The initial, and natural form of expression of the patriotism of the intelligentsia was through literature in the regional languages. Modern Indian literature developed everywhere in association with the reform movements. It was then taken over by the new patriotic mood. Bengal in the 1860s and 70s produced a large number of patriotic poems and songs bemoaning the plight of the country and at times even directly referring to the decline of handicrafts.
Many of these were written for the Hindu Mela organized for some years from 1867 by Nabagopal Mitra with the backing of the Tagore family. The newly-established theatre was even more directly anti-British, from Dinabandhu Mitra's exposure of indigo-planters plight in Nil Darpan (1860) down to certain plays in the 1870s which led directly to Lytton's Dramatic Performances Act in 1876. The greatest single influence was Bankimchandra, with his historical novels climaxed by Anandmath (1882) with its Bande Mataram hymn. Through essays as well as novels, Bankimchandra sought to evoke a new interest in the history of the country, striking a note typical of nationalism the world over. In the 1880s and '90s which saw Hindu revivalism at its peak also saw the decline of political interest. The theatre was now dominated by Girishchandra Ghosh's sentimental domestic dramas or plays on Puranic themes with little direct political content.
A broadly similar pattern of connection between nationalism and the development of regional literature can be seen in other parts of the country, along a varied time-scale which again corresponded roughly to the emergence of patriotic activity in particular areas. M.G. Ranade's Note on the Growth of Marathi literature (1898) catalogued the rapid increase in the number of Marathi publications (only 3 between 1818-27, 102 in 1847-57, 1530 in 1865-74, 3824 in 1885-96), and emphasized the move to publish new editions of the medieval Marathi Bhakti poets from the 1840s onwards.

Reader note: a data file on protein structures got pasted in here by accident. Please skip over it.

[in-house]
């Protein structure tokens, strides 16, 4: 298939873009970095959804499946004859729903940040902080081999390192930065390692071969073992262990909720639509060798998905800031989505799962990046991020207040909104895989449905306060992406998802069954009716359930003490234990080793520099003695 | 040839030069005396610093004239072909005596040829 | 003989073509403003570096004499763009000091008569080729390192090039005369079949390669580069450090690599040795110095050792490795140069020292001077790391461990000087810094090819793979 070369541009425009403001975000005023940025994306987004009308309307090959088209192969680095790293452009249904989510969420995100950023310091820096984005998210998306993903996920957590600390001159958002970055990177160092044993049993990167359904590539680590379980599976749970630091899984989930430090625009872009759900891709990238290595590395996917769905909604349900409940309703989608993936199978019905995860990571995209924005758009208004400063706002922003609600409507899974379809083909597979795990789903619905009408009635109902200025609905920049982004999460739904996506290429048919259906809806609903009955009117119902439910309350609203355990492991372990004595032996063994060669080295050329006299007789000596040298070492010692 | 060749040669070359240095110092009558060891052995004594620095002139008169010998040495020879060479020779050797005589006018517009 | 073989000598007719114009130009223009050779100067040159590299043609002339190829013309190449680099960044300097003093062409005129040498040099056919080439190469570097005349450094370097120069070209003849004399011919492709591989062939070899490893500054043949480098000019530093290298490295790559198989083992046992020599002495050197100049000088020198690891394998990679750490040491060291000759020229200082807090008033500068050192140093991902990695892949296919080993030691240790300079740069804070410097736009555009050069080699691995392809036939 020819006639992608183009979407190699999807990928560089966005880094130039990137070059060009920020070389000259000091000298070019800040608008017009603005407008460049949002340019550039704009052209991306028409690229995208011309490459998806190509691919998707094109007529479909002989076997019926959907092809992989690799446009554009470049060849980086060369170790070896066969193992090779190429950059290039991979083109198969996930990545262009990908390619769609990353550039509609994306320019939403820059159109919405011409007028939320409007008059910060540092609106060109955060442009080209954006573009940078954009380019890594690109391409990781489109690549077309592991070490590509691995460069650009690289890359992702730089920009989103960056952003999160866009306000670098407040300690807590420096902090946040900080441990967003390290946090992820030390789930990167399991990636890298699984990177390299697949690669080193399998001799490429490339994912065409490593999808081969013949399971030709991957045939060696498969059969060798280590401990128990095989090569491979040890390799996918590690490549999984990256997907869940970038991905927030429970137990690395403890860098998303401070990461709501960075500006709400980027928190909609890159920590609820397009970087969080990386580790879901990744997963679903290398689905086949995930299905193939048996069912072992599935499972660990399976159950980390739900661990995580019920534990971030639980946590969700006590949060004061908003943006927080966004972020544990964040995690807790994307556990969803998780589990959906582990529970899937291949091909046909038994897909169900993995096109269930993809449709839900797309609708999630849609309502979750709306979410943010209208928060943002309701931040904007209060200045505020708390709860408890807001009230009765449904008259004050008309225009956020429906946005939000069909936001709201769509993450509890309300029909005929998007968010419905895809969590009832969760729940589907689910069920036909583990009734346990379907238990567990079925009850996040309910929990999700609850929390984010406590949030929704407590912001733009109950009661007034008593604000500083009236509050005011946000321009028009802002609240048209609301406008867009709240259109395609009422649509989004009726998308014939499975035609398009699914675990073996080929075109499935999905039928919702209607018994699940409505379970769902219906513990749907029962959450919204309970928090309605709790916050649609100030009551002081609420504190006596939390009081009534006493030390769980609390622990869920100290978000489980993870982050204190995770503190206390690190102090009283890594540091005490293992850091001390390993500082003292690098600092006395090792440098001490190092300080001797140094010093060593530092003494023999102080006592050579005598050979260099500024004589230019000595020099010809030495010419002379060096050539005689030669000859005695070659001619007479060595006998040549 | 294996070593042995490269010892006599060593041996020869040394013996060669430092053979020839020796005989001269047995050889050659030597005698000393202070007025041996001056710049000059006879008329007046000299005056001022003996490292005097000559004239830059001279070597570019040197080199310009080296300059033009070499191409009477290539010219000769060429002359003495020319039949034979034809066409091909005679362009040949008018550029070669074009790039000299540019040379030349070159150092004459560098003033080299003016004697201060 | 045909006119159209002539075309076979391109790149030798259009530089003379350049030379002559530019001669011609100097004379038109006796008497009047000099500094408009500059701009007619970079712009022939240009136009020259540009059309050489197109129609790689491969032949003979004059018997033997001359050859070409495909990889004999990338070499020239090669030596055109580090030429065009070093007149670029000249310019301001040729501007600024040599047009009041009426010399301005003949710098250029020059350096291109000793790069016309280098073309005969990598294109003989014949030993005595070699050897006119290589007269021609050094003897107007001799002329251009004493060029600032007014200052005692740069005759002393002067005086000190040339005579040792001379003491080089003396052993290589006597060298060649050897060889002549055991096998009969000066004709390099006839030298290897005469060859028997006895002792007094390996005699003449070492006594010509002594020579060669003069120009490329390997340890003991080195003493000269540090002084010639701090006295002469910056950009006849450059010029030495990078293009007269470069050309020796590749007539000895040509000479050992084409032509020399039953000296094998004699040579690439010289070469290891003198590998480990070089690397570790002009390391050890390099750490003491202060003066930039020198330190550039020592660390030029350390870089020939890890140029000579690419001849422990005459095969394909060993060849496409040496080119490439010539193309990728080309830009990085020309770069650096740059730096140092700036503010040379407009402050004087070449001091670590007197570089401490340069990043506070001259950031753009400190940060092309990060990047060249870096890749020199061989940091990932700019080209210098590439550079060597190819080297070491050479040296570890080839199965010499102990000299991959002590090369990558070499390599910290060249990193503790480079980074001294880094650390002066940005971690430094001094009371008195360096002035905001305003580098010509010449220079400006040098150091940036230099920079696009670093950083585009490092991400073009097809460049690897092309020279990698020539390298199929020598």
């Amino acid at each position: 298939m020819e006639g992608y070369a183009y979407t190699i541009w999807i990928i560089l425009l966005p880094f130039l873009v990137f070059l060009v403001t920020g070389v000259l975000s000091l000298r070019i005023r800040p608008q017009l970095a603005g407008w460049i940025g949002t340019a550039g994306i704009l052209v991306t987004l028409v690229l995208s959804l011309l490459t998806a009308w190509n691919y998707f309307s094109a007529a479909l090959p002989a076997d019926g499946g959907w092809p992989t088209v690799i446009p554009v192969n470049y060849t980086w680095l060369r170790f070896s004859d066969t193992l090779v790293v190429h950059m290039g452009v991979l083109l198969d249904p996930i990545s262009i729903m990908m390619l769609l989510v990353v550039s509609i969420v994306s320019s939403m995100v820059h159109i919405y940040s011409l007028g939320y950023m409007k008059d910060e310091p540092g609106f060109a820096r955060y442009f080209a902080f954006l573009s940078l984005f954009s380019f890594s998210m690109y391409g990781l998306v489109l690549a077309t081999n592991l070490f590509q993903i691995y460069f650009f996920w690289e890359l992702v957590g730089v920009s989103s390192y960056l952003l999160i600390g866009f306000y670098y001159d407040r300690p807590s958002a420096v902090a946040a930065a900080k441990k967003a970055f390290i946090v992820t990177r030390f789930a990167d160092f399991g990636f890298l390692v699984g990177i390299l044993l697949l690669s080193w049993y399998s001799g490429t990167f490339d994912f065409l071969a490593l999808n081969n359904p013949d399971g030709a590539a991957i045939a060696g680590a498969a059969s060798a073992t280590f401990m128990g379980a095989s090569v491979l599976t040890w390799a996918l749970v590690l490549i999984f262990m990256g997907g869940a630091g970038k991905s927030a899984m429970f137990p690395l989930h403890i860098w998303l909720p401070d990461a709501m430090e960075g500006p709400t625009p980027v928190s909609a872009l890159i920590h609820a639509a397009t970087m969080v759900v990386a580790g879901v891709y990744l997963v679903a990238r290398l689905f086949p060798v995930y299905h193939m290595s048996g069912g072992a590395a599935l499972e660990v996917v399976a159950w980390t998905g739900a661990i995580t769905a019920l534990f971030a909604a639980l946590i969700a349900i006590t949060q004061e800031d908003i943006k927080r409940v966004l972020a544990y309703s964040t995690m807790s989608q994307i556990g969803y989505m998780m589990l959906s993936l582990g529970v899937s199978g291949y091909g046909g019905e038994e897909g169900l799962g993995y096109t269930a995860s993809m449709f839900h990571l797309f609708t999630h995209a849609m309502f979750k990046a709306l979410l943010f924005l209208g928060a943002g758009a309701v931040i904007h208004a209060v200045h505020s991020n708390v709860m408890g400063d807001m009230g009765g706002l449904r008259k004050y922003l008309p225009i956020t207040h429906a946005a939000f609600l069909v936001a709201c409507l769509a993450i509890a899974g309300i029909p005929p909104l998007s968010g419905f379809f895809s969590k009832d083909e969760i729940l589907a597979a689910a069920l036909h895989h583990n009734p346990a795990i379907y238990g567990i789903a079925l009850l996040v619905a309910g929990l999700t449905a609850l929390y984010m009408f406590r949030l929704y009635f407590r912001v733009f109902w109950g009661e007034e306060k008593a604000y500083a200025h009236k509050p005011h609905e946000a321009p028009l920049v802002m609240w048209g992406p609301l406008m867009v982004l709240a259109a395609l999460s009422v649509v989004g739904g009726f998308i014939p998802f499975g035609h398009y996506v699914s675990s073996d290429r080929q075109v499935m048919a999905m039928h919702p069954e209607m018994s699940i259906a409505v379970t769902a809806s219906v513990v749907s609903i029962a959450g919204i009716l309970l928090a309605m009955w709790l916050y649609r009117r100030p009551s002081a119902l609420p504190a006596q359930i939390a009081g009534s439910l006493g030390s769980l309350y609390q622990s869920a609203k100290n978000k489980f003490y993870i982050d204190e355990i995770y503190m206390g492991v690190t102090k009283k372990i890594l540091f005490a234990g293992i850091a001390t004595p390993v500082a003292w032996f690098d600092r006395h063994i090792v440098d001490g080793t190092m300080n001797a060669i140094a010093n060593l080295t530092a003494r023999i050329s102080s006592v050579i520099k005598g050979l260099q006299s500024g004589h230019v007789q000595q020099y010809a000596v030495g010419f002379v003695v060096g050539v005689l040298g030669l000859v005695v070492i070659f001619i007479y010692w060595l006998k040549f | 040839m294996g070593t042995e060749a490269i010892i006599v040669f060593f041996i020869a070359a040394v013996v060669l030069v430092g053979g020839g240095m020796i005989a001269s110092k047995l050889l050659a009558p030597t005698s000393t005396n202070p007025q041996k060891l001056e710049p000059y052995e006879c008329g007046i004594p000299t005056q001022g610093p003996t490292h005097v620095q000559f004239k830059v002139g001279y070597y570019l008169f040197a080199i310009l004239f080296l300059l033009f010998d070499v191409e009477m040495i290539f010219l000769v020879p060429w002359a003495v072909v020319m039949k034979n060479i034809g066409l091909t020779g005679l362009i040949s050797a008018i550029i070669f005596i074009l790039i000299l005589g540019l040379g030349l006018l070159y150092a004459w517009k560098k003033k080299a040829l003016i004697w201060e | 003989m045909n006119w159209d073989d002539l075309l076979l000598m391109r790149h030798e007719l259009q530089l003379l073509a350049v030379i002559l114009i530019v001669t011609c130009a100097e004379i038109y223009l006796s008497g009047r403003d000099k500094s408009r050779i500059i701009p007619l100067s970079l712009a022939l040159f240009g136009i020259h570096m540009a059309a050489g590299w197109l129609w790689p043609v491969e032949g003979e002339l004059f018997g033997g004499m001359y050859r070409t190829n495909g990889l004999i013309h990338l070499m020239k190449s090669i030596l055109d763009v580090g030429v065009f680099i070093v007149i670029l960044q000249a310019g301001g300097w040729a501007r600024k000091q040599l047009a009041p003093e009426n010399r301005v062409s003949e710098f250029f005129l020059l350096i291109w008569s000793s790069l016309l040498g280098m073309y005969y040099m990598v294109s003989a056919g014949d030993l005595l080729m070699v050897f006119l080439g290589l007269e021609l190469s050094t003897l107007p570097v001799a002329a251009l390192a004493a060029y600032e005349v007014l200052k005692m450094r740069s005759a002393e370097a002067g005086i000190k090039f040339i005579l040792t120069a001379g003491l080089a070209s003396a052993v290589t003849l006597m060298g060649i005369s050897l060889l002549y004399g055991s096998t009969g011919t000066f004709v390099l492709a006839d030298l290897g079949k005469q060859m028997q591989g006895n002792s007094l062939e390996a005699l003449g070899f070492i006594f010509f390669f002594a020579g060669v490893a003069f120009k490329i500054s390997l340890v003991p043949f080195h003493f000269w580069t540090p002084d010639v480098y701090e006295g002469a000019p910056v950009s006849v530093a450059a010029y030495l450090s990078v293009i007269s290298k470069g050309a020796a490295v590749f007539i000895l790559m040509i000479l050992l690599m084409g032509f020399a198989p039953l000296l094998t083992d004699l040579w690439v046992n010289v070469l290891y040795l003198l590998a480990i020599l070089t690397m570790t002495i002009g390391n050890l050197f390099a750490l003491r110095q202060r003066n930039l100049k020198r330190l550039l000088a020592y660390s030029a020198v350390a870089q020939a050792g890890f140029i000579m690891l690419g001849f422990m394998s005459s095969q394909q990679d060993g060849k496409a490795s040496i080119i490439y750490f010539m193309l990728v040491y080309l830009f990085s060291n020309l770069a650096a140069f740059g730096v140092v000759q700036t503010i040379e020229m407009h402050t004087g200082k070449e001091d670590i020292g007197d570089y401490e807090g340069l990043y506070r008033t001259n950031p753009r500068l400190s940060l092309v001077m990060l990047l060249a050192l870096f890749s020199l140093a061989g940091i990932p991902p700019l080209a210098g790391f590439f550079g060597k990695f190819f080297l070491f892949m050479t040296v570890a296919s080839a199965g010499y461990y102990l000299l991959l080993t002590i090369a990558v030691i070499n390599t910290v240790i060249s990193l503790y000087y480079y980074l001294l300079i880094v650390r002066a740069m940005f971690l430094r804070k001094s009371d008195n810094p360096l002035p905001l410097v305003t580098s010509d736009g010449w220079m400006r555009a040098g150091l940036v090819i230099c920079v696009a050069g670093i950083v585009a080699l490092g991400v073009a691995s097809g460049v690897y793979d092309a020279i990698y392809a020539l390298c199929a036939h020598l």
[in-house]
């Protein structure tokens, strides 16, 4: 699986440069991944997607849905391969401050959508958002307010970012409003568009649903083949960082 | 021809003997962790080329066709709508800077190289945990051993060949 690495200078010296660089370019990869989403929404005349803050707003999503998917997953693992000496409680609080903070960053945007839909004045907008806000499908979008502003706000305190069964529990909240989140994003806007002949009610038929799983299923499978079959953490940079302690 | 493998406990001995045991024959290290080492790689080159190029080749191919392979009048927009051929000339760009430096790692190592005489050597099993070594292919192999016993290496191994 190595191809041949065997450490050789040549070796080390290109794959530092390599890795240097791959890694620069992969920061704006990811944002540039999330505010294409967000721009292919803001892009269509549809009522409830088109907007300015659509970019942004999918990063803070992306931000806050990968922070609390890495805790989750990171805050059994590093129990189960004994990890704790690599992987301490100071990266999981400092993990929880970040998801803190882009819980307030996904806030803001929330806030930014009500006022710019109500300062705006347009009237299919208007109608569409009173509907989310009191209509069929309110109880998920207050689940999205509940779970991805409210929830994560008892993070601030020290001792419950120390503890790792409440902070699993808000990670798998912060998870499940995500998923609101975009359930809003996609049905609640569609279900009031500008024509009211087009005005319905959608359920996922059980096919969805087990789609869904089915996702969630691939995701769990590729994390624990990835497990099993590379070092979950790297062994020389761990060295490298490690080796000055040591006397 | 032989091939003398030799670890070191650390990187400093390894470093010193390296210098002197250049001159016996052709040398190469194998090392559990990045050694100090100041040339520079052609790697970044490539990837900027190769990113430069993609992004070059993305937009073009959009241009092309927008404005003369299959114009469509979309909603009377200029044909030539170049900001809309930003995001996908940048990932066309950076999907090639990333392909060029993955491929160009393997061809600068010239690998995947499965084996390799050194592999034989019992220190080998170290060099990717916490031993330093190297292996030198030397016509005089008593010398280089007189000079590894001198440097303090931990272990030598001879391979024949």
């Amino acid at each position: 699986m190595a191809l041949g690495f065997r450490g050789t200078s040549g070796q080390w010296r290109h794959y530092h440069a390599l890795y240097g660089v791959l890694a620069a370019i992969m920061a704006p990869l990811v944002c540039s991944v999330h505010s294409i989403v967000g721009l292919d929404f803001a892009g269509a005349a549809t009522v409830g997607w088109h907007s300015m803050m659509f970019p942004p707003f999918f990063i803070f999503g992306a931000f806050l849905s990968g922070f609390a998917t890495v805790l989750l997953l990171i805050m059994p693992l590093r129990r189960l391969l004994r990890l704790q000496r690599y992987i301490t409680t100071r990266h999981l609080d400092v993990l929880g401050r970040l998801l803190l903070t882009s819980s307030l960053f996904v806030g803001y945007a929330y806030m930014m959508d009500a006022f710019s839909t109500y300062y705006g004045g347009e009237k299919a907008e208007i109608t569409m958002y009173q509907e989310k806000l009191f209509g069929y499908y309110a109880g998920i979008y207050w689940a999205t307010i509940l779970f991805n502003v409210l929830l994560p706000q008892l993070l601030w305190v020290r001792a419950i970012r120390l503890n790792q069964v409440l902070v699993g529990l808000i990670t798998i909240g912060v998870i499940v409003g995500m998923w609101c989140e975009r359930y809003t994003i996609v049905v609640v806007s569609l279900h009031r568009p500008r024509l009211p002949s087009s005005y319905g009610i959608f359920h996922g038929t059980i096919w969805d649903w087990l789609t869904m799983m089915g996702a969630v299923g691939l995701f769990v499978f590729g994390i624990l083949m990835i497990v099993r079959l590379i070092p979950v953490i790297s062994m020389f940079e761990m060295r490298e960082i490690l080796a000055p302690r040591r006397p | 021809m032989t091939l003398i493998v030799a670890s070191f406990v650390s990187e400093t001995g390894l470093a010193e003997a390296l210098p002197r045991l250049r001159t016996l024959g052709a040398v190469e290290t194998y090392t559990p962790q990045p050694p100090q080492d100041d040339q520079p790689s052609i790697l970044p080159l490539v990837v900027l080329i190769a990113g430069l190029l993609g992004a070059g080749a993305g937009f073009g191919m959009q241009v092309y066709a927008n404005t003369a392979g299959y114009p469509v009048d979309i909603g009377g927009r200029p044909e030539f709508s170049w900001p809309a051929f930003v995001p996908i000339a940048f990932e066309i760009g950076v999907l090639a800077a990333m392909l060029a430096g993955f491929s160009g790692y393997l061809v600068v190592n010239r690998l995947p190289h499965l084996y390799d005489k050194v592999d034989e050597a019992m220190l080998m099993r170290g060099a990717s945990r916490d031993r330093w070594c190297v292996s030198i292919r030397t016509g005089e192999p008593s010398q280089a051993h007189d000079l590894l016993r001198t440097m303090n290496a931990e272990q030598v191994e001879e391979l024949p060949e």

This was followed by publications of, old Marathi chronicles (bakhars), and Ranade's own historical works and articles in a sense began the cult of Shivaji which Tilak took up from 1895. Ranade, however, tried to portray the seventeenth century revival as a kind of, protestant movement inspired by Bhakti saints who sought to transcend caste differences. He felt that the orthodoxy of the later Peshwas was partly responsible for the Maratha decline. A quite different view of Shivaji, emphasizing the role of his guru Ramdas as an apostle of Hindu militancy, was put forward from the 1890s by Tilak, Kelkar and Rajwade; it is obvious that contemporary differences were being projected back into the past on both sides. There was also a third view, projecting Shivaji as a Shudra king, as Jotiba Phule tried to do in a ballad composed in 1869. More directly political themes were developed, again from contrasting points of view, by 'Lokahitavadi' Gopal Hari Deshmukh in his Satapatra series (1848-50) which called for social reforms, advocated indigenous enterprise, but broadly welcomed British rule, and a generation later by Vishnukrishna Chiplunkar's journal Nibandhamala (1874-8l) with its strong revivalist and anti-British note.
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